Average 3br box of Rhubarb and bog set to blow past the million mark within 20 yrs...staggering aint it.
Not really the debasement of fiat currency systems has been with us forever. It's the willingness of people throughout time to settle for being continually underpaid for their efforts on behalf of others that staggers me.

TPP, how we get sold down the river...
"What the public does know about the TPP has been learned through leaked documents. According to those documents, the Obama administration is seeking to grant corporations the ability to directly challenge regulations in countries involved in the talks"
and the leaked document itself
and part 1 page 8.....
Further in there, looks like Govn depts would not be allowed to choose local suppliers of NZ made goods in preference to anyone elses. 
Context is everything of course....sort of.....lots of laywers will Im sure be looking for ways for their clients to make lts of money...at our expense.
Just why JK sees such things as our advantage I just dont know.

If you don't think that New Zealand gains any advantage either from foreigners investing in NZ or NZ investing overseas, then it's entirely legitimate to conclude that no compromise of national sovereignty is warranted to protect the interests of international investors and so to facilitate and encourage inward and outward international investment flows.
If you do think that there are benefits from international investment which are worth pursuing, then it becomes a question of how much you're prepared to do in pursuit of them and where the balance lies.  In this case, the leaked text is so full of brackets and blank spaces that it's impossible to conclude that too much is being asked or sacrificed.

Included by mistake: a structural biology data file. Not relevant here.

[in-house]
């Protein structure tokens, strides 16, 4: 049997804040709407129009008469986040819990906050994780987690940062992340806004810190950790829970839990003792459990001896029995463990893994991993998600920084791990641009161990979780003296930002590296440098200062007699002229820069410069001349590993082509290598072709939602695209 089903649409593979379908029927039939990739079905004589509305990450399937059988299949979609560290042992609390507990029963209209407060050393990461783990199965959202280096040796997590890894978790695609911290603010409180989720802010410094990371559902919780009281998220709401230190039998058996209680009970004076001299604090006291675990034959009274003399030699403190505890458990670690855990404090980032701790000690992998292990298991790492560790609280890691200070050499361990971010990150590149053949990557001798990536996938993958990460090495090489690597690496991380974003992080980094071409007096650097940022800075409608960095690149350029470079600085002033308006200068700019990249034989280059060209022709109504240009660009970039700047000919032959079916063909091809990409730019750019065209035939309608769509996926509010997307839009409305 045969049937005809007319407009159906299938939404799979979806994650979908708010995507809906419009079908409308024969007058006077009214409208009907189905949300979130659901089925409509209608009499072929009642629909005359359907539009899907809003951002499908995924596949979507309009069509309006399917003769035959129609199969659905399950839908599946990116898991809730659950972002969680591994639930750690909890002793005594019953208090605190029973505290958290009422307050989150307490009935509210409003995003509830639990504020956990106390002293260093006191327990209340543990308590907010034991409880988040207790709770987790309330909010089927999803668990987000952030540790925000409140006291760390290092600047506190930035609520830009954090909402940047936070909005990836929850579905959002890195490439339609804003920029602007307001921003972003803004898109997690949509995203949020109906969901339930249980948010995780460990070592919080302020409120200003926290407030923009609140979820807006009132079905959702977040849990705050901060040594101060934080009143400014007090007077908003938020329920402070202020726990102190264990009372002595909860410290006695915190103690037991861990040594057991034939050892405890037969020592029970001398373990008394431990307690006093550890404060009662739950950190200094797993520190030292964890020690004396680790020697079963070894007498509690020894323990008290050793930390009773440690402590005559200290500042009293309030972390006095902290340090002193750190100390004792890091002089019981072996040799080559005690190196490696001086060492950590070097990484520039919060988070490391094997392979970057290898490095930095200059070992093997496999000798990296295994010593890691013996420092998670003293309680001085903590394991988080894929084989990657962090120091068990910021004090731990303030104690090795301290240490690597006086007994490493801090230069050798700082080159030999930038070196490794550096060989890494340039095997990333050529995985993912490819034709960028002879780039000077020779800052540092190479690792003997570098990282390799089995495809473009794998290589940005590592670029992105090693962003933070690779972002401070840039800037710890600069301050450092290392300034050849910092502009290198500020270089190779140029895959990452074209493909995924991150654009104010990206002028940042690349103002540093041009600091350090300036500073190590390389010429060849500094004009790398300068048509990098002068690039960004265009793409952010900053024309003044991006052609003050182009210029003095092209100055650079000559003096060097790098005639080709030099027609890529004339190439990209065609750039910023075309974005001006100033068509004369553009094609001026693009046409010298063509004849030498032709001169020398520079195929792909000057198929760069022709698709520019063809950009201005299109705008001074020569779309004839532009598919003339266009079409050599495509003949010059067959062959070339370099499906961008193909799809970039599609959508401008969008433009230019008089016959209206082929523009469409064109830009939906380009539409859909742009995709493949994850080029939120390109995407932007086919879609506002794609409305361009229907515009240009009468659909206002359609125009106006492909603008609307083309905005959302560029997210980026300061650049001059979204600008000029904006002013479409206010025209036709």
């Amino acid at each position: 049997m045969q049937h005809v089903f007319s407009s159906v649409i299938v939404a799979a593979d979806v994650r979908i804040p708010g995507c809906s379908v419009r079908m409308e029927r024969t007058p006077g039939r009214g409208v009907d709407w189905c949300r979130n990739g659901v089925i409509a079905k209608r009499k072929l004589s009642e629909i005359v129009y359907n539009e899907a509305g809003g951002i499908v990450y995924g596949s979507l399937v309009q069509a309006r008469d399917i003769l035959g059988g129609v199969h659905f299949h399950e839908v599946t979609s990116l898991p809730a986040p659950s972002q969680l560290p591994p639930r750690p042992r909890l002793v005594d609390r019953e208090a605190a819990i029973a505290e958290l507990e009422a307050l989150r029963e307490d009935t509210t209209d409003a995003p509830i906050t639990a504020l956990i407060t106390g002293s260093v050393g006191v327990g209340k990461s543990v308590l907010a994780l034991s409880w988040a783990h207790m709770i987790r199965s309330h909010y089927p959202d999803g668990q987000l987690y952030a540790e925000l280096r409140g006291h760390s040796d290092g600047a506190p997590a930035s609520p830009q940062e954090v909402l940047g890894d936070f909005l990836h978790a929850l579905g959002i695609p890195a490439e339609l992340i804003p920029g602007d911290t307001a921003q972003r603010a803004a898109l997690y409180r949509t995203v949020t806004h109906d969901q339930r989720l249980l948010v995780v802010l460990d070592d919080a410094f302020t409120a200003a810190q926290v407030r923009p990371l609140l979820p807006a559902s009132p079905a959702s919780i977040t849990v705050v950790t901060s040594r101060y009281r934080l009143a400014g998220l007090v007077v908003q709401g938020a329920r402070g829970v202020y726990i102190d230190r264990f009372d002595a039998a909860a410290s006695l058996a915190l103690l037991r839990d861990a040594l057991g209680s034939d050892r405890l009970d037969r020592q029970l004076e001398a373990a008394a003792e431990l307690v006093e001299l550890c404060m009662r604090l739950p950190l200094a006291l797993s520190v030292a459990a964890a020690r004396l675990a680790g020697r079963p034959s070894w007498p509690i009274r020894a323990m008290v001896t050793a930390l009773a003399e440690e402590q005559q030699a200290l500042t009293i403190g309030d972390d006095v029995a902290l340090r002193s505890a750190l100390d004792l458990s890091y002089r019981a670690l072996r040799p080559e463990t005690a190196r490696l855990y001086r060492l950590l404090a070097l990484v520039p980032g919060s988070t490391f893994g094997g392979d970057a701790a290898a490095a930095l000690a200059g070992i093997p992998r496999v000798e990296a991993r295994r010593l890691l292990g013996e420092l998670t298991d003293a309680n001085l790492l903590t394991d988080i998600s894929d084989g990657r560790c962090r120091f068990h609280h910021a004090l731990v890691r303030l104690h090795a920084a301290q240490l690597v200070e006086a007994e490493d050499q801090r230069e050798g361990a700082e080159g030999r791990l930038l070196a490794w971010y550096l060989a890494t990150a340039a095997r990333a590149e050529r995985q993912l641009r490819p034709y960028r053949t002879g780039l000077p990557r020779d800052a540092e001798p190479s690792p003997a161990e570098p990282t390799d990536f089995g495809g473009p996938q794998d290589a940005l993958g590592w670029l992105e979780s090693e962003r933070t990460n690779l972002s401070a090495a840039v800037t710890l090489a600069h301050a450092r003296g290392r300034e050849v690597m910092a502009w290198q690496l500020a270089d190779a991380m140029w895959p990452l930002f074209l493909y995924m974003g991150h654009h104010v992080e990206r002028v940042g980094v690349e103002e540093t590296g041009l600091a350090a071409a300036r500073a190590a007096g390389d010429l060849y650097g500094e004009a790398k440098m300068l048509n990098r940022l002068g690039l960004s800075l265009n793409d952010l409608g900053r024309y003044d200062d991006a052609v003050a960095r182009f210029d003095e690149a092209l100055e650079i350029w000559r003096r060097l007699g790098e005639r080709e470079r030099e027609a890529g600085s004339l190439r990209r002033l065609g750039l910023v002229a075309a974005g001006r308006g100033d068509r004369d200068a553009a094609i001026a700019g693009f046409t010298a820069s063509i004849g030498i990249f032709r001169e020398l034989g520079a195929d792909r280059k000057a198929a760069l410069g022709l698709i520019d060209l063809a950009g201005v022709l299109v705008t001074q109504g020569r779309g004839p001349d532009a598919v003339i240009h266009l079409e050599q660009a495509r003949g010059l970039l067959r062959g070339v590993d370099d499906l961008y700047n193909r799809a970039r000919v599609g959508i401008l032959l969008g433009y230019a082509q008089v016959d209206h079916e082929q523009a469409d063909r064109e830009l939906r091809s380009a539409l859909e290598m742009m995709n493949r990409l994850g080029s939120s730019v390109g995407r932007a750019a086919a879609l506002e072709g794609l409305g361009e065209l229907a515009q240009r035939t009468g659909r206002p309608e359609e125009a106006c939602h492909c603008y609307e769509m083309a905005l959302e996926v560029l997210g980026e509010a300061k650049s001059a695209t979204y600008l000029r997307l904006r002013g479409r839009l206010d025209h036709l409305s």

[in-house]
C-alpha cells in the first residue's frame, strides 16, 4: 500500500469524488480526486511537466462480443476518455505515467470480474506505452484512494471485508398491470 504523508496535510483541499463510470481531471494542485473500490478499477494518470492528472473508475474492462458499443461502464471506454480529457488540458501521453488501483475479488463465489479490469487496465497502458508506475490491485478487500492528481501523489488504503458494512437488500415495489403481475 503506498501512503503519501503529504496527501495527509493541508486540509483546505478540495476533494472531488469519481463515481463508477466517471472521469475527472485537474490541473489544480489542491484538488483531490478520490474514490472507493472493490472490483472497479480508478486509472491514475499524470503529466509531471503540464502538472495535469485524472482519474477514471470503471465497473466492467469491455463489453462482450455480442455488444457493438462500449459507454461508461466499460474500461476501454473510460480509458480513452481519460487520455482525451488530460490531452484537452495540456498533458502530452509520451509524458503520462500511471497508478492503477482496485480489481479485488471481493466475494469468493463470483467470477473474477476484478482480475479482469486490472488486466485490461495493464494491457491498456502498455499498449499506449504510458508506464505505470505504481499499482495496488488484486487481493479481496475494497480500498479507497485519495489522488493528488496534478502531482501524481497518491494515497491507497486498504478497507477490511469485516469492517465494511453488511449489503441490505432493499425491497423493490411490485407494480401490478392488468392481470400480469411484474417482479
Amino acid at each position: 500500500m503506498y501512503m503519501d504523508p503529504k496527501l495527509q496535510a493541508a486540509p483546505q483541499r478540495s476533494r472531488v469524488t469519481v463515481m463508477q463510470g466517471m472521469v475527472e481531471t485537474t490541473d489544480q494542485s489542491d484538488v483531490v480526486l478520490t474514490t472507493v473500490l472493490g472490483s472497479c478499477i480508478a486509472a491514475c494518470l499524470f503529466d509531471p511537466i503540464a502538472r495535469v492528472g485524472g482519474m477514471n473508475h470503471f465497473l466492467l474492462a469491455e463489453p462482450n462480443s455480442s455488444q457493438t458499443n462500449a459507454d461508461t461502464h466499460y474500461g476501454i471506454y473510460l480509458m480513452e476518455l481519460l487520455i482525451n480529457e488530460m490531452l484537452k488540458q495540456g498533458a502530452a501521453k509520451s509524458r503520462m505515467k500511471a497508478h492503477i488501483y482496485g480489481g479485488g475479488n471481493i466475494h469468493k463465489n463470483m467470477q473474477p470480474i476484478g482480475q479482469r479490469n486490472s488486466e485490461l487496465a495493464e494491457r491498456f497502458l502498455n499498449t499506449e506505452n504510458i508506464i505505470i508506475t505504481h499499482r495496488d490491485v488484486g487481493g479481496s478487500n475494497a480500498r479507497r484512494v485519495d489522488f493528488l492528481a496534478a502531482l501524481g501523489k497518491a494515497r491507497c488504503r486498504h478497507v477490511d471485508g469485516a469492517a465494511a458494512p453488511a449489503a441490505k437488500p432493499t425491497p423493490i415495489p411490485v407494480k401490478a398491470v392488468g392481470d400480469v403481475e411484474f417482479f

In other cases where international investment protection agreements have been concluded, what is required of the host state has usually been no more than basic good regulatory practice which decently governed states ought to be doing anyway - evidence-based, properly notified and consulted, non-discriminatory (ie no imposing stricter requirements on foreign-owned firms than on domestically-owned ones) - and there are usually exceptions for measures necessary to protect health and safety and the environment. 
There may well be provisions preventing discrimination in Government procurement, although I think there are already such restrictions in place through the WTO.  It's not usually a good idea to require Government to buy local anyway.    If NZ-made offerings represent best value then Government purchasers will buy them anyway.  If NZ-made offerings don't represent good value then where's the benefit in forcing taxpayers to pay over the odds for poor quality and transfer wealth to uncompetitive NZ producers?
Further, we can't expect other Governments to be prepared to consider buying NZ if we're not prepared to consider buying foreign, so there are potential advantages for NZ exporters in an agreement.

It looks like ANZ Australia may be sending more call centre jobs to NZ - http://www.businessday.com.au/business/banking-and-finance/hundreds-of-a...